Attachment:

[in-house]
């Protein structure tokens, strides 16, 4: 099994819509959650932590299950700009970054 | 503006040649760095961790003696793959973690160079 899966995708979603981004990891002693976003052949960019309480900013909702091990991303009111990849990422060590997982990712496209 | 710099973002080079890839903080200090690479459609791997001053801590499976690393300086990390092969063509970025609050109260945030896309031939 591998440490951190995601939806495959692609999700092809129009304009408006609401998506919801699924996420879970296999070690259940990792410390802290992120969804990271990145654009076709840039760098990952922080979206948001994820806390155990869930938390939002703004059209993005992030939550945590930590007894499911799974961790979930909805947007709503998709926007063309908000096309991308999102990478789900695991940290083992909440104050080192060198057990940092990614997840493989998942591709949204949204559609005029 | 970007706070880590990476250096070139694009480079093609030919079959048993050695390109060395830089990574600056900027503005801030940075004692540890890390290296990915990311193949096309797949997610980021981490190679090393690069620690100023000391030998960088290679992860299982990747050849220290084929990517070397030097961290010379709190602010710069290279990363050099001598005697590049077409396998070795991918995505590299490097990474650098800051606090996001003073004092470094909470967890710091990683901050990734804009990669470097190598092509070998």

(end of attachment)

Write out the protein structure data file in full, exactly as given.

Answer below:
[in-house]
């Protein structure tokens, strides 16, 4: 099994819509959650932590299950700009970054 | 503006040649760095961790003696793959973690160079 899966995708979603981004990891002693976003052949960019309480900013909702091990991303009111990849990422060590997982990712496209 | 710099973002080079890839903080200090690479459609791997001053801590499976690393300086990390092969063509970025609050109260945030896309031939 591998440490951190995601939806495959692609999700092809129009304009408006609401998506919801699924996420879970296999070690259940990792410390802290992120969804990271990145654009076709840039760098990952922080979206948001994820806390155990869930938390939002703004059209993005992030939550945590930590007894499911799974961790979930909805947007709503998709926007063309908000096309991308999102990478789900695991940290083992909440104050080192060198057990940092990614997840493989998942591709949204949204559609005029 | 970007706070880590990476250096070139694009480079093609030919079959048993050695390109060395830089990574600056900027503005801030940075004692540890890390290296990915990311193949096309797949997610980021981490190679090393690069620690100023000391030998960088290679992860299982990747050849220290084929990517070397030097961290010379709190602010710069290279990363050099001598005697590049077409396998070795991918995505590299490097990474650098800051606090996001003073004092470094909470967890710091990683901050990734804009990669470097190598092509070998």